Recent research shows that people are uncomfortable if left alone with their thoughts, even for a few minutes. In one experiment, people were asked to sit quietly – without a phone or a book – for fifteen minutes. At the start of the experiment, they were asked if they would consider administering electroshocks to themselves if they became bored. They said absolutely not: No matter what, shocking themselves would be out of the question. But after just six minutes alone, a good number of them were doing just that.

Interviewee Eleanor:
Let's say we are seven at dinner. We all have our phones. You have to make sure that at least two people are not on their phones or looking down to check something – like a movie time on Google or going on Facebook. So you need sort of a rule of two or three. So I know to keep, like, two or three in the mix so that other people can text or whatever. It's my way of being polite. I would say that conversations, well, they're pretty, well fragmented. Everybody is kind of in and out. Yeah, you have to say, "Wait, what..." and sort of have people fill in a bit when you drop out.

One of Eleanor's friends explains that if a conversation at dinner turns serious and someone looks at a phone, that is her signal to "lighten things up." And she points out that the rule of three is a way of being polite even when you're not at the dinner table. When "eyes are down" at phones, she says, "conversation stays light well beyond dinner."

In order to feel more, and to feel more like ourselves, we connect. But in our rush to connect, we flee solitude. In time, our ability to be separate and gather ourselves is diminished. If we don't know who we are when we are alone, we turn to other people to support our sense of self. This makes it impossible to fully experience others as who they are.

Developmental psychology has long made the case for the importance of solitude. And now so does neuroscience. It is only when we are alone with our thoughts – not reacting to external stimuli – that we engage that part of our brain's basic infrastructure devoted to building up a sense of our stable autobiographical past. This is the "default mode network." So, without solitude, we can't construct a stable sense of self. Yet children who grow up digital have always had something external to respond to. When they go online, their minds are not wandering but rather are captured and divided.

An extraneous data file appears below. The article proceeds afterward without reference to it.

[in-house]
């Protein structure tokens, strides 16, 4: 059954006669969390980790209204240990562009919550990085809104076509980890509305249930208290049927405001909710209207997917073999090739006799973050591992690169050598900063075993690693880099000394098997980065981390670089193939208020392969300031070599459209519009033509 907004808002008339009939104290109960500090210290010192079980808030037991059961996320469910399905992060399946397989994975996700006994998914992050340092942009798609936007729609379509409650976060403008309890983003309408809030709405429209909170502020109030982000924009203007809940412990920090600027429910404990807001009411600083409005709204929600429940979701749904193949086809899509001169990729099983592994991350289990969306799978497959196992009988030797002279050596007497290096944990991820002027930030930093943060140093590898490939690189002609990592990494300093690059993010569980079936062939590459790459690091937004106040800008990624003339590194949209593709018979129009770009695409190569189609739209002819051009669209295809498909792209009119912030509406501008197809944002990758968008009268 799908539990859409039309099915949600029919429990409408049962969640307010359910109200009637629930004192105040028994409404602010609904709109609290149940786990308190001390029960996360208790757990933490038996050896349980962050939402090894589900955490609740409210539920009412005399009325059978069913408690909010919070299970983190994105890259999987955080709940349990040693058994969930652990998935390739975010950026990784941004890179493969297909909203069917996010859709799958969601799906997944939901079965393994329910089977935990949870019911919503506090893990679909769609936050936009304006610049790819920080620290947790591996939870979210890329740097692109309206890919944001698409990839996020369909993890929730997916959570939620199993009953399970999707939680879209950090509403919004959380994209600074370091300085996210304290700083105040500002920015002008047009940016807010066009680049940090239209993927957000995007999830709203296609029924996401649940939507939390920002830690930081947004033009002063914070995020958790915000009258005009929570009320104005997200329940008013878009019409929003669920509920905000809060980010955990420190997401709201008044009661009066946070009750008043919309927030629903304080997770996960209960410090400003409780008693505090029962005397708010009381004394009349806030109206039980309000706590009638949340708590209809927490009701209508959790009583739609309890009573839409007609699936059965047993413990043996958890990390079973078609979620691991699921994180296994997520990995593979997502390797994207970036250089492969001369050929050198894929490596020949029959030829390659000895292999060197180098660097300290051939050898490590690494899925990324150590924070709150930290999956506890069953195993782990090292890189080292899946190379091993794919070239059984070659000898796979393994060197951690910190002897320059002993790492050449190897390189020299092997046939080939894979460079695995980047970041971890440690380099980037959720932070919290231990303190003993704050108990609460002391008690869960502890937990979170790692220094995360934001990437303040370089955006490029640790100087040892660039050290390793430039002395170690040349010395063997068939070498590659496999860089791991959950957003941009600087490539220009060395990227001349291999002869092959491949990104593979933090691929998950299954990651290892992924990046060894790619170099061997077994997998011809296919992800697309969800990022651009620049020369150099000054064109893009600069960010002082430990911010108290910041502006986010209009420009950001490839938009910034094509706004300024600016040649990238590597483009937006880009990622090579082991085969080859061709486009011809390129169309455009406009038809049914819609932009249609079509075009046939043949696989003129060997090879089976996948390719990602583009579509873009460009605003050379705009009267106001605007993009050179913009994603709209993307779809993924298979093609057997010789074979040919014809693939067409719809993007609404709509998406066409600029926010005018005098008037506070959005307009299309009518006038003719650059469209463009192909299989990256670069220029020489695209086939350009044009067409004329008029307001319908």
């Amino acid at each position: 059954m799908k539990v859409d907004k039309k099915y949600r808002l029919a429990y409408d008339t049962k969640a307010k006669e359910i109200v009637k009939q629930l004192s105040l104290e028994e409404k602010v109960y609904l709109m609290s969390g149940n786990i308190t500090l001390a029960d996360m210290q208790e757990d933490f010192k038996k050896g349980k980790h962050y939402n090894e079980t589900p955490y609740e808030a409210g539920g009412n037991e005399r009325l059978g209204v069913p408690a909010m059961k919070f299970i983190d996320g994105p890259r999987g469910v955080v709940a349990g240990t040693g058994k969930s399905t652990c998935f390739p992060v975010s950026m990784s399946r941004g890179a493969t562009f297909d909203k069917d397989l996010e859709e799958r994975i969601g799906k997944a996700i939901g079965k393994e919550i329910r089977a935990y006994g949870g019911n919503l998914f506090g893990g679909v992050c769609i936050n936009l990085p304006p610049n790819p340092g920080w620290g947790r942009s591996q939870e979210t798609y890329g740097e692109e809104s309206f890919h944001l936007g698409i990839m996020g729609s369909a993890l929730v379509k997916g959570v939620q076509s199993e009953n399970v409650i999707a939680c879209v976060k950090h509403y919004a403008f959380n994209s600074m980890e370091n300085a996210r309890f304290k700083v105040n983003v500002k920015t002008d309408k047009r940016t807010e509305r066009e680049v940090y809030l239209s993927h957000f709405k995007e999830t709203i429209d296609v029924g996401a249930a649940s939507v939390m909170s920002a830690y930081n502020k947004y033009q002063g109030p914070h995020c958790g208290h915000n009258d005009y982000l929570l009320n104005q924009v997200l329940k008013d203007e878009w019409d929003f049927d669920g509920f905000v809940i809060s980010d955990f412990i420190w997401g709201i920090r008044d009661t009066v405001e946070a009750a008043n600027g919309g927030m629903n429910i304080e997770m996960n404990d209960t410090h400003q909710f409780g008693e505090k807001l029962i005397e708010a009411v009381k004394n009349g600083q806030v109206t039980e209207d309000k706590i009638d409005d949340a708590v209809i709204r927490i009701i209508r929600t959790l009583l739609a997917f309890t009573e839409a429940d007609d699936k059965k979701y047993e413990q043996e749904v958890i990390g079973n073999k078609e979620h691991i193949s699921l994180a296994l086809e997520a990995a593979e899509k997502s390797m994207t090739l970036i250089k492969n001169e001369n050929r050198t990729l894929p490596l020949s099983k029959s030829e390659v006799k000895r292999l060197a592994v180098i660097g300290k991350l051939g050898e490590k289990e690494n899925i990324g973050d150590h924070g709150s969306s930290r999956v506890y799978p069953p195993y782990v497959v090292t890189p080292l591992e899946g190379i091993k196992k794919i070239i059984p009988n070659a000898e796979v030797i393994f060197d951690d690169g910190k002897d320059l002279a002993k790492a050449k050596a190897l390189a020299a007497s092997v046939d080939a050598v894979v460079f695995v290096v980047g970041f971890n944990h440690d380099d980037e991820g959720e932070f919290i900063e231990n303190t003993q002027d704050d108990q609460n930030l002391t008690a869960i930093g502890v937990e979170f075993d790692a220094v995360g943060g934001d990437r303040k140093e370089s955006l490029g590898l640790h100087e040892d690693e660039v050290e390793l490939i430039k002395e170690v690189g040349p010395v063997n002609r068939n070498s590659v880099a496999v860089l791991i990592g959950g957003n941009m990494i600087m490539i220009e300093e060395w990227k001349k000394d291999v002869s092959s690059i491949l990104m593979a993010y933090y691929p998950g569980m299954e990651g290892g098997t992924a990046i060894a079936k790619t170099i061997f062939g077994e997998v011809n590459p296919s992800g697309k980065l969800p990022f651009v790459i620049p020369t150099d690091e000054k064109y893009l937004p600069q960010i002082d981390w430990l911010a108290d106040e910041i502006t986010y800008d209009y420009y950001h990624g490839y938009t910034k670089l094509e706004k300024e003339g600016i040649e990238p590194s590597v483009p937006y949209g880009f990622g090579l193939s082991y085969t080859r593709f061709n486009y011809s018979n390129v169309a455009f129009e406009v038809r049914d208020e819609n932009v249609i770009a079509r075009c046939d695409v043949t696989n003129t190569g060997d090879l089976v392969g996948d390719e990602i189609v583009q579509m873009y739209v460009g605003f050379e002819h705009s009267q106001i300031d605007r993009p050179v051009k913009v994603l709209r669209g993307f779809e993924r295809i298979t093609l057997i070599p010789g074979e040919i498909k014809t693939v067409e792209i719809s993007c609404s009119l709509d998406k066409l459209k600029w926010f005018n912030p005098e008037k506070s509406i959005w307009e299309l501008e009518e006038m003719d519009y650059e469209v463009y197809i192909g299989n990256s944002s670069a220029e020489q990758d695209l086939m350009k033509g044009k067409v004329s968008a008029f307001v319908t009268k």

...if we don't have experience with solitude – and this is often the case today – we start to equate loneliness with solitude. This reflects the impoverishment of our experience. If we don't know the satisfactions of solitude, we only know the panic of loneliness.

Cara, a college student who has been using an iPhone app called the Happiness Tracker, has a different problem. How much should you look at the "output" of a tracking program to clue you in on your feelings? Over several weeks, the Happiness Tracker has asked for Cara's level of happiness as well as information about where she is, what she is doing, and who she is with. Its report: Her happiness is declining. There is no clear link to any one factor. When she gets this result, Cara finds herself feeling less happy with her boyfriend. The app did not link him to her declining happiness, but she begins to wonder if he is the cause of her discontent. Uncertain of her feelings, she ends up breaking up with her boyfriend in partial deference to the app.

These days, neuroscientists speculate that when parents caring for children turn to their phones, they may "effectively simulate a still-face paradigm" – in their homes or out in a restaurant – with all the attendant damage. It is not surprising if children deprived of words, eye contact, and expressive faces become stiff and unresponsive with others.